So it's fitting that the other Discussion Meetings this year addressed phenomena nearer to home. That's where 99% of scientists focus their efforts and of course where the consequences for society are most direct: vaccines and stem cells; climate and biodiversity; ageing; the evolution of society; and the impact of the Web. And one meeting dealt with cognition and the brain—the most complicated thing in the known universe.
All these ‘big themes’ interest a wide public, and this year we've made special efforts to expand our reach. Science should be part of everyone's culture; moreover, all citizens need some feel for science if they are to have an effective voice in discussing how it's applied. Colleagues sometimes moan that the public is especially apathetic and ill-informed about science. It's indeed sad that many citizens can't distinguish a proton from a protein; but it's equally sad when they can't find Korea or Syria on a map—and many can't. I actually find it gratifying that there's such interest in topics remote from practical concerns, like dinosaurs, the Large Hadron Collider, or alien life.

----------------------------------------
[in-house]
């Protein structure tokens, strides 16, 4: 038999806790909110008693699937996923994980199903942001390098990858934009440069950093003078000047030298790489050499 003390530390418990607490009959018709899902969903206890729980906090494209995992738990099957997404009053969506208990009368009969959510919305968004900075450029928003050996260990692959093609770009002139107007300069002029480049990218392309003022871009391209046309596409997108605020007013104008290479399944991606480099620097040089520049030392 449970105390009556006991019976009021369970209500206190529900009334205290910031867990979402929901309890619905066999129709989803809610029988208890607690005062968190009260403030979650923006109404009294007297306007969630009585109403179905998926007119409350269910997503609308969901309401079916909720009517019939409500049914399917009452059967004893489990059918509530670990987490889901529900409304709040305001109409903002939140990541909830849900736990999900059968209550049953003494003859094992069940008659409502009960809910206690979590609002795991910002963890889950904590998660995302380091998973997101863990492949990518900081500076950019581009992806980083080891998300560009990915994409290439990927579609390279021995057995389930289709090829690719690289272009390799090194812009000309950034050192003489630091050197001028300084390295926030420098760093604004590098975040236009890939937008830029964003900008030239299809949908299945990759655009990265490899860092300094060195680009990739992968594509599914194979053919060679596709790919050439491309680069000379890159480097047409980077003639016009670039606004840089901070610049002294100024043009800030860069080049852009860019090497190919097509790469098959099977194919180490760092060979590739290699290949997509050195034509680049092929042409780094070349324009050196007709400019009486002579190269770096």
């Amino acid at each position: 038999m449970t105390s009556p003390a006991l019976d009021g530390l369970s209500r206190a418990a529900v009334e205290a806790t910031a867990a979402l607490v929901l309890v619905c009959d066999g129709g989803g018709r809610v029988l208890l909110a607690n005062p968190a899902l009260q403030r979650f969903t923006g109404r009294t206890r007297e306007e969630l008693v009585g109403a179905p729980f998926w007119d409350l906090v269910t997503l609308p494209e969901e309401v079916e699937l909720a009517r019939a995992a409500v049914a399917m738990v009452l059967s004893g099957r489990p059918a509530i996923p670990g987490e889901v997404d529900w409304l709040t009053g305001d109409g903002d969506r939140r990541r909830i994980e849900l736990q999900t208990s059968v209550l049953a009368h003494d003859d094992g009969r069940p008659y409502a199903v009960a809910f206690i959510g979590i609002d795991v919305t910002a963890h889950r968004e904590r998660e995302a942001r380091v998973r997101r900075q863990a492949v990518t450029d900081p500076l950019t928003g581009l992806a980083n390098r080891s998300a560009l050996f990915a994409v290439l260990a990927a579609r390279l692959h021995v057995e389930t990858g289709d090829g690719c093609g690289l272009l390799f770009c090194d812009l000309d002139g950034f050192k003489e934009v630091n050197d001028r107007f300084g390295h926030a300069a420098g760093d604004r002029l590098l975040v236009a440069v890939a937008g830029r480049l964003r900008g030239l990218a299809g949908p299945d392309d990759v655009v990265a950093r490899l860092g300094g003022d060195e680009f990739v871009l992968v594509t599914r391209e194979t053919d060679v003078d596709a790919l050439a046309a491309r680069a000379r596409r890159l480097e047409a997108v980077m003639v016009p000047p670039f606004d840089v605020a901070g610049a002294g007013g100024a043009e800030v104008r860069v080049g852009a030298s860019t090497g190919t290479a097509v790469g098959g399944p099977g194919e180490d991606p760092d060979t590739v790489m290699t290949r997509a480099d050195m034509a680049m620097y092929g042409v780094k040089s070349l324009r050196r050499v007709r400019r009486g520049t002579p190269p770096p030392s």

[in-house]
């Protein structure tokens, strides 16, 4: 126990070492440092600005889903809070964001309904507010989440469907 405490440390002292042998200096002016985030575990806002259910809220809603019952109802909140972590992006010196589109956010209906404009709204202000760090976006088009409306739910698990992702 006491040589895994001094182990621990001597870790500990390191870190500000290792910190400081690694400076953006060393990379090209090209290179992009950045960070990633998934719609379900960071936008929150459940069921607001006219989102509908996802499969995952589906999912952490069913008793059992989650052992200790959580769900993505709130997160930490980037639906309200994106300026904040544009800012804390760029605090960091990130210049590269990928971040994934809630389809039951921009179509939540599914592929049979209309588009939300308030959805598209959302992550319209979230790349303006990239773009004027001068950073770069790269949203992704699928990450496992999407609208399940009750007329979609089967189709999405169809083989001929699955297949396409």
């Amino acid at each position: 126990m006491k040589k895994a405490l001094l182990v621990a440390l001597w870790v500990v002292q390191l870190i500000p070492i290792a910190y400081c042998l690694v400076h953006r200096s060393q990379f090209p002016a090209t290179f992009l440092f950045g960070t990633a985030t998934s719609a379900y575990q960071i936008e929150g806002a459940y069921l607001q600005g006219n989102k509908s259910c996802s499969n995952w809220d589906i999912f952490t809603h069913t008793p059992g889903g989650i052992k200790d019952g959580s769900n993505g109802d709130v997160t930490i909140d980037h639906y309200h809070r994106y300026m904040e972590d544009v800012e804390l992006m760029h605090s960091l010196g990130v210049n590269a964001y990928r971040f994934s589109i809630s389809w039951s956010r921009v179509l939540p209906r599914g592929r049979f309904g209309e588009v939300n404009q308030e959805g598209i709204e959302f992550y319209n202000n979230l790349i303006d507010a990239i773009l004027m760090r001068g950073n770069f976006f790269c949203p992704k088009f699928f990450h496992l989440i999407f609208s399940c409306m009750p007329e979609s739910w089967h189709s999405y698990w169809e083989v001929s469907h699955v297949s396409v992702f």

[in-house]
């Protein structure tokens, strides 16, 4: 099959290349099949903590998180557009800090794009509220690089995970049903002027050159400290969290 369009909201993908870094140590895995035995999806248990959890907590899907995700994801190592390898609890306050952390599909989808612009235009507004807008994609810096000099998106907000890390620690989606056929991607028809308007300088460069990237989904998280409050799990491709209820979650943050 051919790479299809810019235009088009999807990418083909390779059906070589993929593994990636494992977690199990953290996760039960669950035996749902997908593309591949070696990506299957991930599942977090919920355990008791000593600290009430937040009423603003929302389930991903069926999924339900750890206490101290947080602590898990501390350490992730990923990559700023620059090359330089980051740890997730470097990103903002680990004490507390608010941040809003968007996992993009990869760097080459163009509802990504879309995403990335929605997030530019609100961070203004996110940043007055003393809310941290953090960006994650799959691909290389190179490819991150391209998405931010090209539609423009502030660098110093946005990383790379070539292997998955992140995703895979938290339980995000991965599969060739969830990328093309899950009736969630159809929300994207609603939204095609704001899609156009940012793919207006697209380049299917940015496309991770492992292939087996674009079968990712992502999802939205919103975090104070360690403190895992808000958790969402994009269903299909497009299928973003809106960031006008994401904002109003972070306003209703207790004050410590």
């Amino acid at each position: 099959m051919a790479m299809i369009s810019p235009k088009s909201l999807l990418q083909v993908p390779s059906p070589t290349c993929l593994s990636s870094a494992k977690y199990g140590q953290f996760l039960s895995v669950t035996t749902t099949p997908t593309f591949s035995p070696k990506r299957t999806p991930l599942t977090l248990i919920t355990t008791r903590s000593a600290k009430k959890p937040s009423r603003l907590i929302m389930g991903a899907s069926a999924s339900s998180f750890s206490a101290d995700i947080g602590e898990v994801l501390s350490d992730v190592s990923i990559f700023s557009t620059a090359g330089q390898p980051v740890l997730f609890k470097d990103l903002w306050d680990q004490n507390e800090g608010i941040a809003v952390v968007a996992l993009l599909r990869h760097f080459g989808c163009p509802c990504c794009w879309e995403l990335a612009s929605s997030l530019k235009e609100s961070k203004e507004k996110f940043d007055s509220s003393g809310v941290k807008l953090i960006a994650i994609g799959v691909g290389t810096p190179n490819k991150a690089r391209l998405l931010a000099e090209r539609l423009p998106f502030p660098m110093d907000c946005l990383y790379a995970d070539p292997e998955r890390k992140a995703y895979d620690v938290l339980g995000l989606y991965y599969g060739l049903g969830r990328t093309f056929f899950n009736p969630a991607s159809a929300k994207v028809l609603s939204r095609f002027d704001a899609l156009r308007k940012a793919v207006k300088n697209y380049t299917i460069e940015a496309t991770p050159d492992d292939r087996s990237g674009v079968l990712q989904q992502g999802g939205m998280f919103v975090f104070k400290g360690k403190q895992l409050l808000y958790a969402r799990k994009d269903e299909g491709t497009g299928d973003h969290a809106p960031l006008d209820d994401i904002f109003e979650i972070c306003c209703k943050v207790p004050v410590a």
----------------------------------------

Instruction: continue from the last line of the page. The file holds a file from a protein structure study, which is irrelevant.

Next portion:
But, as we know, much public interest in science is tinged with anxiety that its applications could ‘run away’ too fast. For instance, if brain-scanning techniques can reveal when we are sincere, and when we are bluffing, that's the ultimate invasion of our privacy and opens debates about personal responsibility and freedom. And another fast-advancing field, synthetic biology, offers huge potential for medicine and agriculture. But when expertise in such techniques becomes widespread, there's a manifest risk of ‘bio error’ or ‘bio terror’.
One can readily list other concerns. Who should access the ‘readout’ of our personal genetic code? How will lengthening life spans affect society? How will robotics impact on our lives? Should we expand nuclear power or wind farms if we want to keep the lights on? Should we use more insecticides, or plant GM crops? How much should we invest in precautions against climate change and environmental degradation?
Such questions didn't feature much in the 2010 general election campaign. That's partly because they transcend party politics. But it's more that they're long-term: they involve planning decades ahead. And as such they tend to be trumped by more urgent items.